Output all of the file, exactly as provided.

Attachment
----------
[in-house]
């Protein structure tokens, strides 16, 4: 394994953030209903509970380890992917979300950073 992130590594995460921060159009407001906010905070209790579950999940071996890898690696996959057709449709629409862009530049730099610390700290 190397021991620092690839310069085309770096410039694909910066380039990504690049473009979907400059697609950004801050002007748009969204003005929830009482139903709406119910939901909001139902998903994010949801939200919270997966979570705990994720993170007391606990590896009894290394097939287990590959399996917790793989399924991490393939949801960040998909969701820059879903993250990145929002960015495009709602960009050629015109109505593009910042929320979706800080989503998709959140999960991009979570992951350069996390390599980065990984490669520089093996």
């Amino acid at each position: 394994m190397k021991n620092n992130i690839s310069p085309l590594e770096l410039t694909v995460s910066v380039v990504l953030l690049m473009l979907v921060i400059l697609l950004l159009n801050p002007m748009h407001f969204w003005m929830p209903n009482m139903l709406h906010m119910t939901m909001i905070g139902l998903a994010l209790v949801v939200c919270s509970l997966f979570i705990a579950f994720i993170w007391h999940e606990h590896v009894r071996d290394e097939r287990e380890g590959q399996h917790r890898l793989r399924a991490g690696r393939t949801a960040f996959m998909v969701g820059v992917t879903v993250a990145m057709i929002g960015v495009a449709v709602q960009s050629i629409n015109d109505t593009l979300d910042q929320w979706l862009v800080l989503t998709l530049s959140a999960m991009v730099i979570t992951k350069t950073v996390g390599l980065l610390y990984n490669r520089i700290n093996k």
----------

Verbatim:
[in-house]
């Protein structure tokens, strides 16, 4: 394994953030209903509970380890992917979300950073 992130590594995460921060159009407001906010905070209790579950999940071996890898690696996959057709449709629409862009530049730099610390700290 190397021991620092690839310069085309770096410039694909910066380039990504690049473009979907400059697609950004801050002007748009969204003005929830009482139903709406119910939901909001139902998903994010949801939200919270997966979570705990994720993170007391606990590896009894290394097939287990590959399996917790793989399924991490393939949801960040998909969701820059879903993250990145929002960015495009709602960009050629015109109505593009910042929320979706800080989503998709959140999960991009979570992951350069996390390599980065990984490669520089093996």
């Amino acid at each position: 394994m190397k021991n620092n992130i690839s310069p085309l590594e770096l410039t694909v995460s910066v380039v990504l953030l690049m473009l979907v921060i400059l697609l950004l159009n801050p002007m748009h407001f969204w003005m929830p209903n009482m139903l709406h906010m119910t939901m909001i905070g139902l998903a994010l209790v949801v939200c919270s509970l997966f979570i705990a579950f994720i993170w007391h999940e606990h590896v009894r071996d290394e097939r287990e380890g590959q399996h917790r890898l793989r399924a991490g690696r393939t949801a960040f996959m998909v969701g820059v992917t879903v993250a990145m057709i929002g960015v495009a449709v709602q960009s050629i629409n015109d109505t593009l979300d910042q929320w979706l862009v800080l989503t998709l530049s959140a999960m991009v730099i979570t992951k350069t950073v996390g390599l980065l610390y990984n490669r520089i700290n093996k």